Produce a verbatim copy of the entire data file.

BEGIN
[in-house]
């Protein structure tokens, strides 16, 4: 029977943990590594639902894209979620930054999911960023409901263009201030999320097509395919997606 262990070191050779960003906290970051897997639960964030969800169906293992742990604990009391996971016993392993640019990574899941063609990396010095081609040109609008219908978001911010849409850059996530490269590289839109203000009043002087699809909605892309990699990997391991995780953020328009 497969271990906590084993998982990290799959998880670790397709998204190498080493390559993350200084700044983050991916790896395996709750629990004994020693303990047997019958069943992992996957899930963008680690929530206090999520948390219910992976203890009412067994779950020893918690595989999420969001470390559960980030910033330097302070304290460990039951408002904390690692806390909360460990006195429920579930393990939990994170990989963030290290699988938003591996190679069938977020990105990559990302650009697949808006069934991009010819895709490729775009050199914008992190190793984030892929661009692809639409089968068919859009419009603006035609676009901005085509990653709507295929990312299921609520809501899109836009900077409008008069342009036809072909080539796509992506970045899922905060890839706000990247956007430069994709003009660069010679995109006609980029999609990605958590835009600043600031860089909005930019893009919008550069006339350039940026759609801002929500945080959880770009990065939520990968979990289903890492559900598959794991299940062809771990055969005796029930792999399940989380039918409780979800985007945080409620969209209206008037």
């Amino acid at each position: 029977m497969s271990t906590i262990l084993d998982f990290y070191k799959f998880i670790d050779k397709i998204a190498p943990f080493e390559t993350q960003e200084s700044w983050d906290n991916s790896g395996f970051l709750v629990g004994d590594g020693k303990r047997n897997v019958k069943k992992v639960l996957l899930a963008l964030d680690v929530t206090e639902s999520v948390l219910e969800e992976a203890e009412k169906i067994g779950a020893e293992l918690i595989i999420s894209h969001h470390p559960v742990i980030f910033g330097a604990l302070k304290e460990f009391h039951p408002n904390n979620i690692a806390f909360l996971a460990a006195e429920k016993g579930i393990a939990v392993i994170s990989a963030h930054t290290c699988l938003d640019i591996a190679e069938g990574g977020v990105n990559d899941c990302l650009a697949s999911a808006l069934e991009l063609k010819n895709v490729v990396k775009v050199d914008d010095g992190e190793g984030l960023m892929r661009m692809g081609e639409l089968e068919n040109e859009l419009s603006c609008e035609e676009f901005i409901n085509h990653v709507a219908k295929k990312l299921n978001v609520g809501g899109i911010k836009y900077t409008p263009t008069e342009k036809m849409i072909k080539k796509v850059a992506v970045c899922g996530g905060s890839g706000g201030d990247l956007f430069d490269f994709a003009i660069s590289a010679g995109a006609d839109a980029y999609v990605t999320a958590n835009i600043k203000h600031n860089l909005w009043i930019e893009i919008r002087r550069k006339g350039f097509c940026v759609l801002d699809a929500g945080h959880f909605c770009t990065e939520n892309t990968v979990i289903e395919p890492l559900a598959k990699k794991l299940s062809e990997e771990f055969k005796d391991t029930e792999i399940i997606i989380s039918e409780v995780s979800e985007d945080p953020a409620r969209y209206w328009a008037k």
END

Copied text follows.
[in-house]
């Protein structure tokens, strides 16, 4: 029977943990590594639902894209979620930054999911960023409901263009201030999320097509395919997606 262990070191050779960003906290970051897997639960964030969800169906293992742990604990009391996971016993392993640019990574899941063609990396010095081609040109609008219908978001911010849409850059996530490269590289839109203000009043002087699809909605892309990699990997391991995780953020328009 497969271990906590084993998982990290799959998880670790397709998204190498080493390559993350200084700044983050991916790896395996709750629990004994020693303990047997019958069943992992996957899930963008680690929530206090999520948390219910992976203890009412067994779950020893918690595989999420969001470390559960980030910033330097302070304290460990039951408002904390690692806390909360460990006195429920579930393990939990994170990989963030290290699988938003591996190679069938977020990105990559990302650009697949808006069934991009010819895709490729775009050199914008992190190793984030892929661009692809639409089968068919859009419009603006035609676009901005085509990653709507295929990312299921609520809501899109836009900077409008008069342009036809072909080539796509992506970045899922905060890839706000990247956007430069994709003009660069010679995109006609980029999609990605958590835009600043600031860089909005930019893009919008550069006339350039940026759609801002929500945080959880770009990065939520990968979990289903890492559900598959794991299940062809771990055969005796029930792999399940989380039918409780979800985007945080409620969209209206008037």
């Amino acid at each position: 029977m497969s271990t906590i262990l084993d998982f990290y070191k799959f998880i670790d050779k397709i998204a190498p943990f080493e390559t993350q960003e200084s700044w983050d906290n991916s790896g395996f970051l709750v629990g004994d590594g020693k303990r047997n897997v019958k069943k992992v639960l996957l899930a963008l964030d680690v929530t206090e639902s999520v948390l219910e969800e992976a203890e009412k169906i067994g779950a020893e293992l918690i595989i999420s894209h969001h470390p559960v742990i980030f910033g330097a604990l302070k304290e460990f009391h039951p408002n904390n979620i690692a806390f909360l996971a460990a006195e429920k016993g579930i393990a939990v392993i994170s990989a963030h930054t290290c699988l938003d640019i591996a190679e069938g990574g977020v990105n990559d899941c990302l650009a697949s999911a808006l069934e991009l063609k010819n895709v490729v990396k775009v050199d914008d010095g992190e190793g984030l960023m892929r661009m692809g081609e639409l089968e068919n040109e859009l419009s603006c609008e035609e676009f901005i409901n085509h990653v709507a219908k295929k990312l299921n978001v609520g809501g899109i911010k836009y900077t409008p263009t008069e342009k036809m849409i072909k080539k796509v850059a992506v970045c899922g996530g905060s890839g706000g201030d990247l956007f430069d490269f994709a003009i660069s590289a010679g995109a006609d839109a980029y999609v990605t999320a958590n835009i600043k203000h600031n860089l909005w009043i930019e893009i919008r002087r550069k006339g350039f097509c940026v759609l801002d699809a929500g945080h959880f909605c770009t990065e939520n892309t990968v979990i289903e395919p890492l559900a598959k990699k794991l299940s062809e990997e771990f055969k005796d391991t029930e792999i399940i997606i989380s039918e409780v995780s979800e985007d945080p953020a409620r969209y209206w328009a008037k």